There should only ever be one way to express yourself


Logo of the Python programming language.

I've been thinking about programming languages and their design. In her book about the divergence of the English and American languages, Lynne Murphy asks this question: wouldn’t it be great if language were logical and maximally efficient? If sentences had only as many syllables as strictly needed? If each word had a single, unique meaning? […]

Continue reading →

The Seven Levels of Open Source


Unix is user-friendly — it's just choosy about who its friends are.

This isn't an original idea, but I needed to get it out of my brain. There are many different definitions of what "Open Source". We can have a lovely argument over a pint as to whether GPLv3 is too open or if a licence which hasn't been validated by the OSI counts. But, more fundamentally, […]

Continue reading →

Compressing Text into Images


Random grey noise.

(This is, I think, a silly idea. But sometimes the silliest things lead to unexpected results.) The text of Shakespeare's Romeo and Juliet is about 146,000 characters long. Thanks to the English language, each character can be represented by a single byte. So a plain Unicode text file of the play is about 142KB. In […]

Continue reading →

Selectively Compressed Images - A Hybrid Format


Screenshot of a camera app on a phone. The middle is a photo, the sides show the user interface.

I have a screenshot of my phone's screen. It shows an app's user interface and a photo in the middle. Something like this: If I set the compression to be lossy - the photo looks good but the UI looks bad. If I set the compression to be lossless - the UI looks good but […]

Continue reading →

Some thoughts on "Hacking the Cis-tem"


Black and white photo of the Queen Mother pressing a button on a 1960's era computer.

I recently read a wonderful paper by Mar Hicks called "Hacking the Cis-tem" which is about database design in the 1960s and the nascent digital state's approach to transgender individuals. It's a short and readable paper with some jaw-dropping anecdotes. Like the man who immediately got a pay rise after his transition, despite working in […]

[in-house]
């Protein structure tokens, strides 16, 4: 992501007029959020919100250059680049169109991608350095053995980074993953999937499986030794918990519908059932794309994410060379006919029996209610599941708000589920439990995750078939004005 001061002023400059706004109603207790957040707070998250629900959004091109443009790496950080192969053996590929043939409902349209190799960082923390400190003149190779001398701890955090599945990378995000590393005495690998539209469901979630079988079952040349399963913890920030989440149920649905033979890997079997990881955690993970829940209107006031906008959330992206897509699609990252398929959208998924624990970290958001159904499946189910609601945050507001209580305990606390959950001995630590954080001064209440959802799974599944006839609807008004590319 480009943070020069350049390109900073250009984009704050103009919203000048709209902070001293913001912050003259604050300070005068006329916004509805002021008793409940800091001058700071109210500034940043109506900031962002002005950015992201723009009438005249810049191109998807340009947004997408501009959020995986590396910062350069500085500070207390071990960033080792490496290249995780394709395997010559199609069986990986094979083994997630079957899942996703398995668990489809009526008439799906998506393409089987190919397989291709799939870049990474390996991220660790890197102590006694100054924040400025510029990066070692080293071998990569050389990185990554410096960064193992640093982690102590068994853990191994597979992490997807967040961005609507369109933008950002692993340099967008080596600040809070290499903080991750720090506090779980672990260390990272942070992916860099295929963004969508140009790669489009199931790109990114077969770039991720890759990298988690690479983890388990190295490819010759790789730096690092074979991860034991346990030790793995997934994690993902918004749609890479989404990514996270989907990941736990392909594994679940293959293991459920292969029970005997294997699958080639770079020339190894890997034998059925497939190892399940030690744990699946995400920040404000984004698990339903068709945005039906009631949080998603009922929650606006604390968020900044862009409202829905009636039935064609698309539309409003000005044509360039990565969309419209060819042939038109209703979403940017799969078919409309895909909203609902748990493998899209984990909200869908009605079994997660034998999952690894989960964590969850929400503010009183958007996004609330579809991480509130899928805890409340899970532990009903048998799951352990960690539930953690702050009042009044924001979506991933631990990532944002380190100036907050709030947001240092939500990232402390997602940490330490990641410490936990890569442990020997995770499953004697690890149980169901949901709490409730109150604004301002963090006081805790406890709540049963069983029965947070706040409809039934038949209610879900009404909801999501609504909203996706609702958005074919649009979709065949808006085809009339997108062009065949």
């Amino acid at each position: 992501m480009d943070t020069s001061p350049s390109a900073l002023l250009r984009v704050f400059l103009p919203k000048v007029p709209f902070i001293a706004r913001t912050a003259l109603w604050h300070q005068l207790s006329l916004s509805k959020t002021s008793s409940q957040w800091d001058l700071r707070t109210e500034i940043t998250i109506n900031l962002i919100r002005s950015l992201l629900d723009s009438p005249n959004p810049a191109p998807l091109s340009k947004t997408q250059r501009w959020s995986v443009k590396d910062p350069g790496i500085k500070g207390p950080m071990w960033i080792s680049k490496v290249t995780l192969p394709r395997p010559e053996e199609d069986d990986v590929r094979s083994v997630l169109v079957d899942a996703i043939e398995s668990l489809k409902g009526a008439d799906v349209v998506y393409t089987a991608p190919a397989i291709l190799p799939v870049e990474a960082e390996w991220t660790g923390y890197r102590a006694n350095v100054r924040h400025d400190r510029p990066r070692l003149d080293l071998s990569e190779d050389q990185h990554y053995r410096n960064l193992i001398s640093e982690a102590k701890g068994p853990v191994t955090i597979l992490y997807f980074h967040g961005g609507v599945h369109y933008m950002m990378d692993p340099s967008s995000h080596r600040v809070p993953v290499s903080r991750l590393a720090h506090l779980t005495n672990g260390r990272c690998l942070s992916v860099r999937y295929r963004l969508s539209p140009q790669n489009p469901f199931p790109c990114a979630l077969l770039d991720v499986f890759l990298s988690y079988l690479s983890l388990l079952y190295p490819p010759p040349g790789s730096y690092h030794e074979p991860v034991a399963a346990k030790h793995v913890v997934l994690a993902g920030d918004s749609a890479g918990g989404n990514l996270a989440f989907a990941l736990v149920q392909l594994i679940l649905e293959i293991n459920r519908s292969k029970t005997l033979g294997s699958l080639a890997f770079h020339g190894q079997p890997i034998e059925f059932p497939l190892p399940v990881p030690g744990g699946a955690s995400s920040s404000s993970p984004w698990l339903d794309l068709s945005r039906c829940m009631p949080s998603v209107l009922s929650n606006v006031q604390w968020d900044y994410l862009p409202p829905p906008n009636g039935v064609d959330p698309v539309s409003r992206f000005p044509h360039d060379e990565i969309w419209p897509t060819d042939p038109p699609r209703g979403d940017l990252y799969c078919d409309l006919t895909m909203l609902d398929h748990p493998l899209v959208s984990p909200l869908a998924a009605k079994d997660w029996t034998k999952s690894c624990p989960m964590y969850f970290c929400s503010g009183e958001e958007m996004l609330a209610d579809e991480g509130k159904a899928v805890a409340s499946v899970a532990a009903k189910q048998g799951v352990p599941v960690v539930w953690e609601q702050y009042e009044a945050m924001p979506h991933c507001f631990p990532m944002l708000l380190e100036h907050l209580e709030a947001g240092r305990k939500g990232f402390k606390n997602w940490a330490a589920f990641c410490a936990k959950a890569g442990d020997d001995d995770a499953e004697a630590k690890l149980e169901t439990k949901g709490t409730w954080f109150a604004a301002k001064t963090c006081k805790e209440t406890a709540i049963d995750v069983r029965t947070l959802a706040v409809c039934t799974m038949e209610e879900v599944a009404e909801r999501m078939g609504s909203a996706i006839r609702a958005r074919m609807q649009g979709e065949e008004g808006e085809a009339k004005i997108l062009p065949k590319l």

Continue reading →

Book Review: "You Are Not Expected to Understand This" How 26 Lines of Code Changed the World - Torie Bosch


Book cover. Lines of code hover on a blue background.

A superb book! It traces the origins of 26 facets of modern life so that you can understand the code which underpins them. There's only a smattering of actual code you need to read - most of it is constrained to gorgeous hand-drawn illustrations. Although I got a bit of a shock in the 2nd […]

Continue reading →

Touring TNMOC with a living legend


Photo of Bruce Perens and me waving at the camera. In the background is a banner for OpenUK and lots of old computer science books.

This is a retropost. It was written in 2022, but published later. Well, that was the most bizarre day. A few days ago, Amanda Brock - the CEO of OpenUK - asked if I'd be on a podcast. I agreed, and offered up my office's media studio for the recording. Then she asked if it […]

Continue reading →

Get Chartered!


Photo of Michael Caine holding a shotgun from the movie Get Carter. The text says "Get Chartered".

Computing is a comparatively young industry. We don't have hundreds of years of history, or secret societies jealously guarding our knowledge, or much love for hierarchy. This makes it difficult to progress in a world which values strict demarcations between people. There's an obvious and well documented path from Army Private to Sergeant. If you're […]

Continue reading →

Regular Expressions make me feel like a powerful wizard - and that's not a good thing


A confused little cardboard robot is lost amongst the daisies

(This is a rant because I'm exhausted after debugging something. If you've made RegEx your whole personality, I'm sorry.) The other day I had to fix a multi-line Regular Expression (RegEx). After a few hours of peering at it with a variety of tools, I finally understood the problem. Getting that deep into the esoteric […]

Continue reading →

The absurdity of technocracy


Screenshot of a scan of newsprint.

Punch was a satirical magazine first published in Victorian London. It had a long and noble history of poking fun at... well, just about every fashionable idea of the day. Anyone who pricked the public's conscious probably found themselves lampooned within its pages. Charles Babbage - inventor of the first mechanical computer - found himself […]

Continue reading →